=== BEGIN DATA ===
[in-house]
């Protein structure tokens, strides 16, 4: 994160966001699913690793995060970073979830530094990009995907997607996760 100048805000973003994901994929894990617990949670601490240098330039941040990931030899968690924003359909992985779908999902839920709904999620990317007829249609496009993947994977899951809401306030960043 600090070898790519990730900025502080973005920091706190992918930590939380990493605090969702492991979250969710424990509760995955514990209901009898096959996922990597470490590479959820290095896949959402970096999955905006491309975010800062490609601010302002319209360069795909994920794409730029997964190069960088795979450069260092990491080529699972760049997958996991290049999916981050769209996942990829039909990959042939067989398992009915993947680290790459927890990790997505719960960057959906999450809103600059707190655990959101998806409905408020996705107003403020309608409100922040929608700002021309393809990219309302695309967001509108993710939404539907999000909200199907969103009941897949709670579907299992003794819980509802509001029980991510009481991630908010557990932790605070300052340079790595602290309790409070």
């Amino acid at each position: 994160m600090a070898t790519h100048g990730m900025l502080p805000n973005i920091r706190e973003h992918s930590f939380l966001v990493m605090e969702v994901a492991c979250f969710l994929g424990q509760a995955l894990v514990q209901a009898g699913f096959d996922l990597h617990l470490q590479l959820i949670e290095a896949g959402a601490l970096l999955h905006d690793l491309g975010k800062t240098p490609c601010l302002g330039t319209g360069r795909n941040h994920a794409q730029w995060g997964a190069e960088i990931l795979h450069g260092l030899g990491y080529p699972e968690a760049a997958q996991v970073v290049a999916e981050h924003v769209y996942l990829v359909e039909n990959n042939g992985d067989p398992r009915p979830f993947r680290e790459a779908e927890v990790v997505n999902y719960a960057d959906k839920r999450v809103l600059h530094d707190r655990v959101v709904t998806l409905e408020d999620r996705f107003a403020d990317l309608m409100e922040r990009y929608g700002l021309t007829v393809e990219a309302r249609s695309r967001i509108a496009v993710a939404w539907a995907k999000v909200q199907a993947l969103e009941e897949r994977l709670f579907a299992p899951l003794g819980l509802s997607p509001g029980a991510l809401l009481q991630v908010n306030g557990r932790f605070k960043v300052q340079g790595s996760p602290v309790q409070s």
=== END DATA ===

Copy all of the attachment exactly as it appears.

[in-house]
């Protein structure tokens, strides 16, 4: 994160966001699913690793995060970073979830530094990009995907997607996760 100048805000973003994901994929894990617990949670601490240098330039941040990931030899968690924003359909992985779908999902839920709904999620990317007829249609496009993947994977899951809401306030960043 600090070898790519990730900025502080973005920091706190992918930590939380990493605090969702492991979250969710424990509760995955514990209901009898096959996922990597470490590479959820290095896949959402970096999955905006491309975010800062490609601010302002319209360069795909994920794409730029997964190069960088795979450069260092990491080529699972760049997958996991290049999916981050769209996942990829039909990959042939067989398992009915993947680290790459927890990790997505719960960057959906999450809103600059707190655990959101998806409905408020996705107003403020309608409100922040929608700002021309393809990219309302695309967001509108993710939404539907999000909200199907969103009941897949709670579907299992003794819980509802509001029980991510009481991630908010557990932790605070300052340079790595602290309790409070």
């Amino acid at each position: 994160m600090a070898t790519h100048g990730m900025l502080p805000n973005i920091r706190e973003h992918s930590f939380l966001v990493m605090e969702v994901a492991c979250f969710l994929g424990q509760a995955l894990v514990q209901a009898g699913f096959d996922l990597h617990l470490q590479l959820i949670e290095a896949g959402a601490l970096l999955h905006d690793l491309g975010k800062t240098p490609c601010l302002g330039t319209g360069r795909n941040h994920a794409q730029w995060g997964a190069e960088i990931l795979h450069g260092l030899g990491y080529p699972e968690a760049a997958q996991v970073v290049a999916e981050h924003v769209y996942l990829v359909e039909n990959n042939g992985d067989p398992r009915p979830f993947r680290e790459a779908e927890v990790v997505n999902y719960a960057d959906k839920r999450v809103l600059h530094d707190r655990v959101v709904t998806l409905e408020d999620r996705f107003a403020d990317l309608m409100e922040r990009y929608g700002l021309t007829v393809e990219a309302r249609s695309r967001i509108a496009v993710a939404w539907a995907k999000v909200q199907a993947l969103e009941e897949r994977l709670f579907a299992p899951l003794g819980l509802s997607p509001g029980a991510l809401l009481q991630v908010n306030g557990r932790f605070k960043v300052q340079g790595s996760p602290v309790q409070s």